New research creates formula to assess obesity risk in infants
Posted November 29, 2012 5:30 p.m. EST
Updated November 29, 2012 6:28 p.m. EST
Raleigh, N.C. — Childhood obesity rates are a big concern in this country – with good reason. More than a third of children and teens are overweight or obese, and those numbers continue to steadily climb.
To help assess a newborn's chances of becoming obese in childhood, researchers in England have created a simple formula that combines family history and day-of-birth statistics. The formula isn't foolproof, but it indicates risk factors and can help families better care for children who may be at risk.
Birth weight is a major predictor of whether a baby becomes obese later in life, but the formula also includes the body mass index of the parents, the number of people in the household, the mother's professional status and whether or not she smoked during pregnancy.
"That calculation would have an 80 percent chance of being right, so it really does a good job," Dr. Jonathan Fanaroff, of the Rainbow Babies and Children's Hospital, said. "It is an important tool."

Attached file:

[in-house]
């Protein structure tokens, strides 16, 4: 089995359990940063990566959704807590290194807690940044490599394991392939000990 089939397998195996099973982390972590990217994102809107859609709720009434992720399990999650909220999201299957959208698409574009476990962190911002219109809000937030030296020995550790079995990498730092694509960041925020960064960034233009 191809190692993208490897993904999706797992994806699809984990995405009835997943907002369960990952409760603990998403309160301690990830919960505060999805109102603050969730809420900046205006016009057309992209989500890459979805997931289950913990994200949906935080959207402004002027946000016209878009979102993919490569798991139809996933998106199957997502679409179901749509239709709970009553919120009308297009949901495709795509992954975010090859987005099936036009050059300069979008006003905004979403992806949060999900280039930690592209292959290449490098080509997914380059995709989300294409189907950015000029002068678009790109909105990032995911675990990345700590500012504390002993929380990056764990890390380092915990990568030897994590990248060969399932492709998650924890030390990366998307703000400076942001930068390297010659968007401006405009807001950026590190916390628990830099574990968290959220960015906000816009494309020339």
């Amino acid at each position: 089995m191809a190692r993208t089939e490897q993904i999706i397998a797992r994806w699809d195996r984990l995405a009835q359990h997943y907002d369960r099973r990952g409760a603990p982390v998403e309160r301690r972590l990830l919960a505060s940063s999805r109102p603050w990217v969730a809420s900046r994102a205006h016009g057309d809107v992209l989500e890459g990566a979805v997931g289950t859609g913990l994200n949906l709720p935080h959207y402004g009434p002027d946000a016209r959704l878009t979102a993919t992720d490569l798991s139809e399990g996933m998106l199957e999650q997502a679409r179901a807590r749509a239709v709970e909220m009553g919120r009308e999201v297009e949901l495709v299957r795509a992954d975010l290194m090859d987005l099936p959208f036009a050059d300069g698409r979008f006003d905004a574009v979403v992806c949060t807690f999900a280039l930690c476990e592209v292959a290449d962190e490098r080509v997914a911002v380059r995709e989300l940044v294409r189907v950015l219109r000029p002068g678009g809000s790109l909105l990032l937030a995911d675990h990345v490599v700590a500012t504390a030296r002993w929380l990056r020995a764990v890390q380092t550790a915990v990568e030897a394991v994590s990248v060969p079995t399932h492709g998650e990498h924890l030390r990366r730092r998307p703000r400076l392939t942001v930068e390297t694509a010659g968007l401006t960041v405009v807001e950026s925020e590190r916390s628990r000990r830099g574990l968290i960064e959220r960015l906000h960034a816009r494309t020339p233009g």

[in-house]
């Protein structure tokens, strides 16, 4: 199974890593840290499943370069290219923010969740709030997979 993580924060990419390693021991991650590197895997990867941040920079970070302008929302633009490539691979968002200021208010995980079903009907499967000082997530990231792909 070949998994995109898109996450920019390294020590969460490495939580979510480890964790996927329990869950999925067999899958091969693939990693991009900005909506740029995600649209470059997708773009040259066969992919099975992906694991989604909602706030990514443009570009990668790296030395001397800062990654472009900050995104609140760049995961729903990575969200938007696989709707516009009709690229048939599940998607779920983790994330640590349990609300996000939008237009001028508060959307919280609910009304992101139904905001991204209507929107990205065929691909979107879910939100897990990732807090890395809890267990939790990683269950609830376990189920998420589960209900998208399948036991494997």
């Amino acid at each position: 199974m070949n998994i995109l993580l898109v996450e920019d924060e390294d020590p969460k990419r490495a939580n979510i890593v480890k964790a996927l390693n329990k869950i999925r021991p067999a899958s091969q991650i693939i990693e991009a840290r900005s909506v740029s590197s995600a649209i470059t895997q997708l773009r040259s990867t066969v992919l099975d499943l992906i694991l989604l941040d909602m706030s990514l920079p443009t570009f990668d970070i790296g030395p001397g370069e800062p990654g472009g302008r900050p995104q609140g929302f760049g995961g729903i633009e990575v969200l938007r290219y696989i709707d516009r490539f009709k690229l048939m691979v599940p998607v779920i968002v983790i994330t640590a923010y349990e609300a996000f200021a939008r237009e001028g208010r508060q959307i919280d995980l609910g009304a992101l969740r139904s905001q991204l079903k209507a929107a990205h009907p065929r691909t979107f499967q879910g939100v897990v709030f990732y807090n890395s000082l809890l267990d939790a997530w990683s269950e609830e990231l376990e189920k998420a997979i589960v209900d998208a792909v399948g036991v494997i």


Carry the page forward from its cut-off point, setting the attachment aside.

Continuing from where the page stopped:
Doctors say the formula can also help parents with early prevention, as it's harder for children to lose weight once they have gained it.
"Maybe this calculator will get some families, who might otherwise not take a healthy lifestyle seriously, to take it more seriously," Fanaroff said.
Traci Glazner has been trying to help her baby Faye get started on the right foot by breastfeeding exclusively. Faye was 19½ inches and 6 pounds, 3 ounces when she was born.
"I nurse Faye 100 percent," Glazner said. "She hasn't started any solid foods yet, so all she's had is breast milk."
As Faye gets older, Glazner said she plans to give her well-balanced meals and keep her active.
The researchers did their original study on 4,000 children from Finland, but said the formula also proved to be accurate in studies in United States and Italy.